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Dropping your malpractice policy may sound great, but don't consider it except as a last resort.
The year Mark Macumber, MD, stopped carrying malpractice insurance, his annual rate was set to quadruple to $40,000 -- and that was only for a part-time job as a township health department medical director. The bulk of his work had been covered by the hospital that employed him, but it was about to discontinue its network of employed physicians. To get full-time coverage and continue delivering babies, the family physician in Berwyn, Ill., would have paid around $150,000 a year.
So like a growing number of physicians around the country, Macumber dropped his coverage. The decision meant he could not accept insurance contracts or maintain his hospital privileges.
"It's the best thing I've ever done in my life," he says. "The actual decision -- the thing that pushed me over -- was when I was talking to one of my patients, and I said, 'Listen, the only way I could stay here and practice was if I didn't have insurance,' and my patient didn't even hesitate, he said, 'That's fine. I'll sign something; we just want a doctor.' So then I started asking other patients, and most of them didn't have a problem with it. There were a few patients who were bothered by it, so I just helped them find a new doctor, and it was no big deal."
But going bare is a big deal. Macumber's cash-only practice with no liability insurance premiums may seem like a romantic notion -- medicine at its purest -- but experts say you shouldn't even consider dropping coverage except as a last resort.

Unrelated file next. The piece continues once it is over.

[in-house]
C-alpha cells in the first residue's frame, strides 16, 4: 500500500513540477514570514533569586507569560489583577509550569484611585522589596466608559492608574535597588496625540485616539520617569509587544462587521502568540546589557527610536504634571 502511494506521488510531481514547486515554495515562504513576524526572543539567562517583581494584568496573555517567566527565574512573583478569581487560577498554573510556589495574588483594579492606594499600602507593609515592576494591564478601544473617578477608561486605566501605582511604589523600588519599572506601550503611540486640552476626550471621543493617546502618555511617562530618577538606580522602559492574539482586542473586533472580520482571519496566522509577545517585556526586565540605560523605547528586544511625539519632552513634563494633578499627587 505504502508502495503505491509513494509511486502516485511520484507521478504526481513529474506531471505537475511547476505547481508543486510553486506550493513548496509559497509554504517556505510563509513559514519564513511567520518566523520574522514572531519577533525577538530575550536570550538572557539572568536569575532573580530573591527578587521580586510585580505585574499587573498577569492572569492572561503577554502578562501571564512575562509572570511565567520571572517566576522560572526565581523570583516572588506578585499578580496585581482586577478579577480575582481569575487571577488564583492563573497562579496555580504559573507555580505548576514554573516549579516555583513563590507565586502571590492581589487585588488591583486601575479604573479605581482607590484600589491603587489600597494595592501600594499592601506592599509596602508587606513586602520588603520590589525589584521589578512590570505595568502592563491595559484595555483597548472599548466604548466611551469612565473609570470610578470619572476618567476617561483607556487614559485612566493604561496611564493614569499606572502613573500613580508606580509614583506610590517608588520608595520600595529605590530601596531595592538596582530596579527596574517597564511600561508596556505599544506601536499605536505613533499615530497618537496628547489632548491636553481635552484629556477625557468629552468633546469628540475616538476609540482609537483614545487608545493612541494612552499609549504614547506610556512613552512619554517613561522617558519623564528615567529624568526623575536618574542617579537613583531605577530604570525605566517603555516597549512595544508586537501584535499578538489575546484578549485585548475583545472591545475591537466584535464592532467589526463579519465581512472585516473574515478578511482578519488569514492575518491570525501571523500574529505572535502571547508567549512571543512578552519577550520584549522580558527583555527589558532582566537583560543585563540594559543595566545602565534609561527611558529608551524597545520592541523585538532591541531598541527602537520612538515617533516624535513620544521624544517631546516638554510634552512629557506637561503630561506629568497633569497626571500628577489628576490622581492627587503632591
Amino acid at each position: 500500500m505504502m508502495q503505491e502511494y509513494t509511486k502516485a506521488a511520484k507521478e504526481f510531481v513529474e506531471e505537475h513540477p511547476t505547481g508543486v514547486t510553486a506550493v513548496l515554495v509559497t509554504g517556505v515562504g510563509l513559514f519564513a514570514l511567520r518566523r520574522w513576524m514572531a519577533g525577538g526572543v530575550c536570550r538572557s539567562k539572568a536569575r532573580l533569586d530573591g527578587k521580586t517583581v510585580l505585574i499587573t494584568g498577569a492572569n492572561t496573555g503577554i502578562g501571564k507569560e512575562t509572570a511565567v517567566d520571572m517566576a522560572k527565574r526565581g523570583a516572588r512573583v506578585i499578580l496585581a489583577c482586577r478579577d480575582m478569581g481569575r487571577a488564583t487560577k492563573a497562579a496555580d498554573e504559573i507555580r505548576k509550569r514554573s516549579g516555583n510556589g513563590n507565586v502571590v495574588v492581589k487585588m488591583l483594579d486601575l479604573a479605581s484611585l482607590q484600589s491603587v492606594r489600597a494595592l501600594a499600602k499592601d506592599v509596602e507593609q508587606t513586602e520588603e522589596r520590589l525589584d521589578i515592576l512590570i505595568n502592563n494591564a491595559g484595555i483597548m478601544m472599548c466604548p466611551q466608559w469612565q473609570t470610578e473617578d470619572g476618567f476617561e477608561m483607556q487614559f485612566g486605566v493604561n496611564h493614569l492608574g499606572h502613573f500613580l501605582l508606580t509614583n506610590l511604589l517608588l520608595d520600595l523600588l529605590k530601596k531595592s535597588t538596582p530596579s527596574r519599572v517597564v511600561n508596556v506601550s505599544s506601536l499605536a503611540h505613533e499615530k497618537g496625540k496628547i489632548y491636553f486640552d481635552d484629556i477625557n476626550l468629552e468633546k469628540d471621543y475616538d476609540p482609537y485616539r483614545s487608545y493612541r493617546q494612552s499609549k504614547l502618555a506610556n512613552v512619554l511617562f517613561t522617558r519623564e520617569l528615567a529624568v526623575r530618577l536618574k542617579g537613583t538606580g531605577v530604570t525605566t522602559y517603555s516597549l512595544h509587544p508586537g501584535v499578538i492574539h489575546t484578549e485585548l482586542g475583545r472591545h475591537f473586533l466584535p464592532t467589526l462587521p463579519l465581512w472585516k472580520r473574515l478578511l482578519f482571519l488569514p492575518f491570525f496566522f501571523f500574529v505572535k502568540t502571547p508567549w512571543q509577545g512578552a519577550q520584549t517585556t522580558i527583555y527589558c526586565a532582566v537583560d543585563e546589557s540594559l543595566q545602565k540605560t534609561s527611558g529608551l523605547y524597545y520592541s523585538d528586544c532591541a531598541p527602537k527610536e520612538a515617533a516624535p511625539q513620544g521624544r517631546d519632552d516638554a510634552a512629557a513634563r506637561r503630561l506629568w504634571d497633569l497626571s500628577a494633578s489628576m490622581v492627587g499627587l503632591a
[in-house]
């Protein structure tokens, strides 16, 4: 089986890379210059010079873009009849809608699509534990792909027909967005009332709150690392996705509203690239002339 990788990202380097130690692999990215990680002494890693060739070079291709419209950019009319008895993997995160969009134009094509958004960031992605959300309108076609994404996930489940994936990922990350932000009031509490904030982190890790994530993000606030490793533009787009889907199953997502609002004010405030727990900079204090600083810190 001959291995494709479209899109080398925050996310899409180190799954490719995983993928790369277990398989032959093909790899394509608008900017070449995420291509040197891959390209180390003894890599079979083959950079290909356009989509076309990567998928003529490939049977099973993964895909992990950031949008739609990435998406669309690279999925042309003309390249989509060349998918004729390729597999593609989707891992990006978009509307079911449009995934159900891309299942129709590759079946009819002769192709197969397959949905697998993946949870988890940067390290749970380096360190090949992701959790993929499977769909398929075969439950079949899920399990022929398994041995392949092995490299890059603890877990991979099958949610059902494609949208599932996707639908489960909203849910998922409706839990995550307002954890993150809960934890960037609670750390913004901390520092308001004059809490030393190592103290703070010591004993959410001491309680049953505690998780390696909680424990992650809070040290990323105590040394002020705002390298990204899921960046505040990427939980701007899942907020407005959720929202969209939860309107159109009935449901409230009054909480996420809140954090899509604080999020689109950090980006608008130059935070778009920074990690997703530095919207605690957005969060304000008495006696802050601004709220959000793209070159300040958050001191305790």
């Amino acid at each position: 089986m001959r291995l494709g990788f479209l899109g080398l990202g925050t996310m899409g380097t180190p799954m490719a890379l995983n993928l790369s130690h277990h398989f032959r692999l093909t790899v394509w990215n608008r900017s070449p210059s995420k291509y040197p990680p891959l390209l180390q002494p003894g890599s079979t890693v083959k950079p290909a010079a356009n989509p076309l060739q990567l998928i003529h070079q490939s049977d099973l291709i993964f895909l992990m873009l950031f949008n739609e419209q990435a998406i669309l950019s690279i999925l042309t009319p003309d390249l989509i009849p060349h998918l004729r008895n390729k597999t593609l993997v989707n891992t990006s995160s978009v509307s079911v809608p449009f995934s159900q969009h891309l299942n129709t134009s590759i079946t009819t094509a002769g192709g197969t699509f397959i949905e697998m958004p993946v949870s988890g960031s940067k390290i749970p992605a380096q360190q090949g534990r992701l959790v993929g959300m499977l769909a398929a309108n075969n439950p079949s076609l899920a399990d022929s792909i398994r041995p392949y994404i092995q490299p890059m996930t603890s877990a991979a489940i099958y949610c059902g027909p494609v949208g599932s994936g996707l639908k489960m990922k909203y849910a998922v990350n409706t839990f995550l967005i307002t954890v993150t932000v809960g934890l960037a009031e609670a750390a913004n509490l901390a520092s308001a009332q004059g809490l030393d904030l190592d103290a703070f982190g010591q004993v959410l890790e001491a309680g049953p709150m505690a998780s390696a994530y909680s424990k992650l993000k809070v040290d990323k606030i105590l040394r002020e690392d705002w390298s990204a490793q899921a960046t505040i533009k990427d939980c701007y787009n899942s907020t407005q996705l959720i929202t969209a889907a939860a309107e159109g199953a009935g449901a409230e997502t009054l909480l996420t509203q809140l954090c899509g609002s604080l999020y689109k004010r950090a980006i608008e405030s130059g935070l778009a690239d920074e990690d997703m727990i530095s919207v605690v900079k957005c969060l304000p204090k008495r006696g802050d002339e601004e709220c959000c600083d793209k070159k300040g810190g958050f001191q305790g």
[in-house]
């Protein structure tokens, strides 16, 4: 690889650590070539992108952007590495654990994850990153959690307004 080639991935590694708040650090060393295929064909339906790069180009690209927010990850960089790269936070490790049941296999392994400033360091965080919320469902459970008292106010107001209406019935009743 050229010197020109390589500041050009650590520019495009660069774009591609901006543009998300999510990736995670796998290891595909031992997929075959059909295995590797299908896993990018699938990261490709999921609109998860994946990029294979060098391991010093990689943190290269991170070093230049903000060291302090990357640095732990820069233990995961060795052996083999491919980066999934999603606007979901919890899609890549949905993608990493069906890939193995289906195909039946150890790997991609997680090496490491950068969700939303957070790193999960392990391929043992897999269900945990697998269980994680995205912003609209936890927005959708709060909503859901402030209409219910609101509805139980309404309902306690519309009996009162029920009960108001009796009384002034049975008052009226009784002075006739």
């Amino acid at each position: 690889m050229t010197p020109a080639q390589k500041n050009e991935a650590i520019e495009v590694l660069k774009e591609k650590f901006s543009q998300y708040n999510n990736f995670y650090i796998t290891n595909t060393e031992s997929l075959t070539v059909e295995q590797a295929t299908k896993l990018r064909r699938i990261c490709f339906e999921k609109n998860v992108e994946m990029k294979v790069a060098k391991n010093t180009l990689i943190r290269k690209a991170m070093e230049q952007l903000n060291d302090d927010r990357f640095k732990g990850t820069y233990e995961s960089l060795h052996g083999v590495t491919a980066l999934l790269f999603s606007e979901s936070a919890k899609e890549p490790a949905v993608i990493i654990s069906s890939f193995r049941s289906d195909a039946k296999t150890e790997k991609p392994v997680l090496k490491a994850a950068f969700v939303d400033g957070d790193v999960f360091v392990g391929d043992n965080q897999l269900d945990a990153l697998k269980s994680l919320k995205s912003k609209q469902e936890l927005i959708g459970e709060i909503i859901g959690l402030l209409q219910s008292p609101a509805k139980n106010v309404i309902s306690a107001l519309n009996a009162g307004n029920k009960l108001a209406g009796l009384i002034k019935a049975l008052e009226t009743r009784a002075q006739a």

For one thing, it may be illegal in your state. Some states prohibit doctors from practicing without coverage; others require bare physicians to take steps to ensure that malpractice awards get paid, at least partially. For another, even if it is legal, it's probably impractical. In most states, hospitals don't allow bare physicians to maintain privileges, and managed-care payers generally won't contract with them.
Practicing bare exposes you -- and your colleagues -- to a host of risks, including the potential loss of your personal assets in paying off a plaintiff and your own lawyer, whose services you'll have to cover yourself.
Attorney Michael Lowe in Orlando, Fla., a state where staggering liability premiums and accommodating asset-protection laws and hospital policies make practicing bare relatively common, advises physicians on how to do it but nevertheless cautions against it for most.
"I don't like to recommend it; the lawyers in my firm don't like to recommend it," says Lowe. "It's a last resort in a situation where insurance is not affordable and you have no other means to protect yourself."
Richard Anderson, an oncologist and CEO of The Doctor's Company, a Napa, Calif.-based malpractice insurer, says physicians should be reluctant to go bare for personal, professional, and societal reasons.
Bare physicians could be one big judgment away from bankruptcy, and so they may find it hard to sleep at night, says Anderson, who is a leading tort reform advocate. Also, he says, because plaintiffs' lawyers tend to direct their energies toward the deepest pockets, bare doctors increase their colleagues' risk. Anderson's company advises its physician clients not to work with any bare doctor.
Finally, bare doctors strip patients of their indemnification against actual malpractice, Anderson argues.
Before you do it
Still think you may need to go bare? Experts suggest you take the following steps first:
This list is only a starting point. Where you live will largely determine the practicality of going bare -- not only do laws regulating doctors vary, but so do laws regulating incorporation, bankruptcy, and asset protection. Your asset-protection plan is also likely to affect your tax liability. And plans that rely on your being married, as many do, beg the question, what if you get a divorce?